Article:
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The coordinated interplay between prefrontal areas and amygdala in social gaze dynamics and decision-making

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Gaze interaction is central to social behavior in humans and non-human primates, and is often used as a proxy for social attention. However, the neural mechanisms underlying contingent and spontaneous social gaze events as they unfold over time remain elusive. Recently, we have been using a real-life social gaze interaction paradigm to study neurophysiological mechanisms underlying spontaneous and contingent gaze dynamics occurring between pairs of rhesus macaques (Macaca mulatta). This naturalistic setting combined with high-resolution eye position monitoring of both animals allows for the necessary quantification of social gaze dynamics while increasing ecological validity. We have previously used this task to document that certain aspects of social gaze behaviors are not reliably captured using pictures and movies of conspecific monkeys (Dal Monte et al., 2016, J Neurophys), and also to report a combinatorial boost in social attention and contingent gaze dynamics when oxytocin processing is enhanced while opioid processing is concurrently attenuated using naloxone (Dal Monte et al., 2017, PNAS). Using this paradigm, here we investigated the contribution of the basolateral amygdala (BLA) and three prefrontal structures – the anterior cingulate gyrus (ACCg), the orbitofrontal cortex (OFC), and the dorsomedial prefrontal cortex (dmPFC) – in live social gaze interactions. Both spiking and local field potential activity were recorded from one of the prefrontal structures simultaneously with the BLA, allowing us to examine neural coordination patterns between each prefrontal region and the BLA in mediating social gaze behaviors. Neural data were aligned to diverse gaze events, such as looking at the partner’s eyes (in the contexts of mutual gaze or exclusive gaze), other regions of conspecific’s face, or non-social objects of interest.While neurons from all brain regions signaled various social gaze events, they displayed marked heterogeneities in the temporal dynamics of spiking activity when encoding these events. Across these brain regions, the proportion of cells that differentiated looking at the eyes from other parts of the face and those that exhibited face-selective signals also differed, suggesting distinct contributions of different brain regions. Furthermore, between the prefrontal regions and the BLA, divergent coupling patterns in the gamma band tracked social gaze events, depending on the specific prefrontal node being examined with respect to the BLA. For the ACCg-BLA pairing, we were also able to examine their interplay in a social decision-making context using a social reward allocation task, in which monkeys make decisions impacting the reward outcome of a conspecific monkey in the room, without affecting their own reward outcomes, in two separate decision contexts (Chang et al., 2013, Nat Neurosci). In this task, monkeys typically exhibit a prosocial preference in one context but an antisocial preference in the other context. The ACCg-BLA coherence patterns markedly differed across the gamma and beta bands between the two decision-making contexts, and these coherence patterns could be used to decode the prosocial preference of the animals. Our findings overall suggest that dynamic coordination between the prefrontal structures and the amygdala may play a central role in guiding social behavior.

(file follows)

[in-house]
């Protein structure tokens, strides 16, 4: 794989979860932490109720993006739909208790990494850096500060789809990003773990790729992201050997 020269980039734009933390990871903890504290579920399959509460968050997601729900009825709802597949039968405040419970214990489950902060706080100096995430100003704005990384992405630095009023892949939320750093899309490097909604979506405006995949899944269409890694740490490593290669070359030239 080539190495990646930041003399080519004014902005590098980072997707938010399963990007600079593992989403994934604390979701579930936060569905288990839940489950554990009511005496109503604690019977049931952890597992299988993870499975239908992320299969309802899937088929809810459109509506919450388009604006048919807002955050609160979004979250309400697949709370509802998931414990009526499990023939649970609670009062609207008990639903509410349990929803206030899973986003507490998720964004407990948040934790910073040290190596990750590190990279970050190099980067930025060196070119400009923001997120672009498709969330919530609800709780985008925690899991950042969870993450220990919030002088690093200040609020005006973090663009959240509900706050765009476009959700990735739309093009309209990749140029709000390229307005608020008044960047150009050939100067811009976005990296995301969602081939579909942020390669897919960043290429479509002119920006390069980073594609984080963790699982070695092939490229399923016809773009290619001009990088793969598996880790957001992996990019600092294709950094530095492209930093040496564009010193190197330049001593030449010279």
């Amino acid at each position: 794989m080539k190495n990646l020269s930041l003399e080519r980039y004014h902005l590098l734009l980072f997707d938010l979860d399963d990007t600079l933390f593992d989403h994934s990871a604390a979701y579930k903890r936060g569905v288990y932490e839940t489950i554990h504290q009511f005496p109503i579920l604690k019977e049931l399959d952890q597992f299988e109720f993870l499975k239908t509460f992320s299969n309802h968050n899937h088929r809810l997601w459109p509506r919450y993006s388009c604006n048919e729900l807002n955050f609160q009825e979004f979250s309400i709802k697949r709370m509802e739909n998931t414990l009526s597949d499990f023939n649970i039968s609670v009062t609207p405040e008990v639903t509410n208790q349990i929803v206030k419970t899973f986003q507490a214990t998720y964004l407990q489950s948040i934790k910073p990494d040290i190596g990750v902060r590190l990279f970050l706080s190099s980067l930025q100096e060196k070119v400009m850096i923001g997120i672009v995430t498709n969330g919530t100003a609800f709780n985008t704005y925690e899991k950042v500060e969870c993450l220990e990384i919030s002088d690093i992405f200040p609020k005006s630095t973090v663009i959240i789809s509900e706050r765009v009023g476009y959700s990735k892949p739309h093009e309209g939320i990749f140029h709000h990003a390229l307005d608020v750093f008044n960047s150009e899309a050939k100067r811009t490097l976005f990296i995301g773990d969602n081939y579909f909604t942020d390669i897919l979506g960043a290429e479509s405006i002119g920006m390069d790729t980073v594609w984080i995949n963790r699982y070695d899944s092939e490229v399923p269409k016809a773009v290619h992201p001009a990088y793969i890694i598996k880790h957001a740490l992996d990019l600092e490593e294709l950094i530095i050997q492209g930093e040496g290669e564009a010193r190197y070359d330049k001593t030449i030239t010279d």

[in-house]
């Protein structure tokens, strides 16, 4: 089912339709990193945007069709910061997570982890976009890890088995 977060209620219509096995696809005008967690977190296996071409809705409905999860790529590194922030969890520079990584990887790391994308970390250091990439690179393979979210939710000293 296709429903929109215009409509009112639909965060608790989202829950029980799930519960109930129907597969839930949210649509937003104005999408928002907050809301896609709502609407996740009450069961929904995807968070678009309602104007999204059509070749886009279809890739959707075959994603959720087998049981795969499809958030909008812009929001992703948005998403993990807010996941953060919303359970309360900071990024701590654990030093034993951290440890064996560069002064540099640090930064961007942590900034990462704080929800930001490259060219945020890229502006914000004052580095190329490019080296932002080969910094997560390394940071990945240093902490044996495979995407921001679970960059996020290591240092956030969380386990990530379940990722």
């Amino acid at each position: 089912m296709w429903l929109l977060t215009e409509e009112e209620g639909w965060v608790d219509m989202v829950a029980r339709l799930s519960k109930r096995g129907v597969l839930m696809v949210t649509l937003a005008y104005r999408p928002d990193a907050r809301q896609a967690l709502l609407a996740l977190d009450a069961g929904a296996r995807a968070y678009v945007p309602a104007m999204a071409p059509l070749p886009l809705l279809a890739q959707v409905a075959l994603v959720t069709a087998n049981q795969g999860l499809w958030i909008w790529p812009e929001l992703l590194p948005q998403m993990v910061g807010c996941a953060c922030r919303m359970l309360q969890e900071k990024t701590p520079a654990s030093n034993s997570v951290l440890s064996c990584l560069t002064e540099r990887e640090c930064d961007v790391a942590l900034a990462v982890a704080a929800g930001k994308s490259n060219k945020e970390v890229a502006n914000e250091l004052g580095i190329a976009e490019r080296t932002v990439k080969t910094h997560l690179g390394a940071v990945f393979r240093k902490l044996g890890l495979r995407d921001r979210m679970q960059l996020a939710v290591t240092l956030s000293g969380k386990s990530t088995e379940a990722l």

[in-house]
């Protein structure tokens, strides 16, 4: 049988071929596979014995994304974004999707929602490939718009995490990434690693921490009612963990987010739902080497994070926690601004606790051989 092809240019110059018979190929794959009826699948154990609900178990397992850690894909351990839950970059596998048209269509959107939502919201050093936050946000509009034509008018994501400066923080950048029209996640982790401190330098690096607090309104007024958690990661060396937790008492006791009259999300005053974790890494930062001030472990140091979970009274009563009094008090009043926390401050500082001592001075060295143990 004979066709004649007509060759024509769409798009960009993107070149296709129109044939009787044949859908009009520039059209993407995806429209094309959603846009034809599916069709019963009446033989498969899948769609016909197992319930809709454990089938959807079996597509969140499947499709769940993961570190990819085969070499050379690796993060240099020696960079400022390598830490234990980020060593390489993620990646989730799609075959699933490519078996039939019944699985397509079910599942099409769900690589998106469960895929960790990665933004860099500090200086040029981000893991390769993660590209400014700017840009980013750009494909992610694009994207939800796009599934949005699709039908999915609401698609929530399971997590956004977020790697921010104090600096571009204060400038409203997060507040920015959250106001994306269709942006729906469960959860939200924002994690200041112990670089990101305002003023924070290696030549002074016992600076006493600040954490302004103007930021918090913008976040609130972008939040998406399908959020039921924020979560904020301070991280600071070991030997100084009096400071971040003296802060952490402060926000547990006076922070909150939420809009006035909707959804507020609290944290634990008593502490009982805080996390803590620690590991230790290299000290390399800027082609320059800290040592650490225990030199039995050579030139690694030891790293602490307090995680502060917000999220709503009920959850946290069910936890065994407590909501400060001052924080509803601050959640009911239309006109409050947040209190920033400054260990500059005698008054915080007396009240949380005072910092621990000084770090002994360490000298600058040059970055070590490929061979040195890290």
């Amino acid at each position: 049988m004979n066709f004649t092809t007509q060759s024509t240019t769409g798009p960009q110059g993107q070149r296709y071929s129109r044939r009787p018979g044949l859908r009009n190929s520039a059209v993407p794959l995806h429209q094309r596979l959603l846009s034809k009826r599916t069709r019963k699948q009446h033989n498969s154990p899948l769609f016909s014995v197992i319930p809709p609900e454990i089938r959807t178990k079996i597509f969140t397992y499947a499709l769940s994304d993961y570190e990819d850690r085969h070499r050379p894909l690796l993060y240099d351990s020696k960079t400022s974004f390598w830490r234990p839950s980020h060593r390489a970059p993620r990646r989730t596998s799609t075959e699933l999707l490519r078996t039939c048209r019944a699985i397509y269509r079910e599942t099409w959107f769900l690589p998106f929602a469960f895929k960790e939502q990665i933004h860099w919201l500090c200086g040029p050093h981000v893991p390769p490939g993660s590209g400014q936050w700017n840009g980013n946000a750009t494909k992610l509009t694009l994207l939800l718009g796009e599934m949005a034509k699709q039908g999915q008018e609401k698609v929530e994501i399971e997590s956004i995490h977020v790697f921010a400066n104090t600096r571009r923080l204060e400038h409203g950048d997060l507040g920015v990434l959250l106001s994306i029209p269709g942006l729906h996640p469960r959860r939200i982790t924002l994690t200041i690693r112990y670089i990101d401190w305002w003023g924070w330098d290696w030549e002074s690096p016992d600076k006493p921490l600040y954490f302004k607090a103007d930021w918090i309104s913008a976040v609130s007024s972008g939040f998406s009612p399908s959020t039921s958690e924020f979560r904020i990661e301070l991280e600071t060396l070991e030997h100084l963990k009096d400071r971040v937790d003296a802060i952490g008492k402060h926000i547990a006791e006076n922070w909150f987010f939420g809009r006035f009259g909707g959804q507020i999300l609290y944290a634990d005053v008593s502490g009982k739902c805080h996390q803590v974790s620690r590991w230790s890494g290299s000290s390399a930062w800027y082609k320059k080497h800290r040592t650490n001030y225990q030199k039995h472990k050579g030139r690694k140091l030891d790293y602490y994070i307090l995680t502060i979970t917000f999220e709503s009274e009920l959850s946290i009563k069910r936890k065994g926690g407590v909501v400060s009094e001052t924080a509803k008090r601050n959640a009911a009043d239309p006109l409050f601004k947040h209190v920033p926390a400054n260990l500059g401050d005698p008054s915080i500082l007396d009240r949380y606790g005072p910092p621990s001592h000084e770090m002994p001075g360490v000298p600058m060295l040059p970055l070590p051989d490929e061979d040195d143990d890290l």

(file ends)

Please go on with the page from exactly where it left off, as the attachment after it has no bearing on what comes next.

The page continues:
Steven Chang (Yale University)

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Deutsches Primatenzentrum

Leibniz WissenschaftsCampus


Benedict Wild & Igor Kagan

Kognitive Neurowissenschaften

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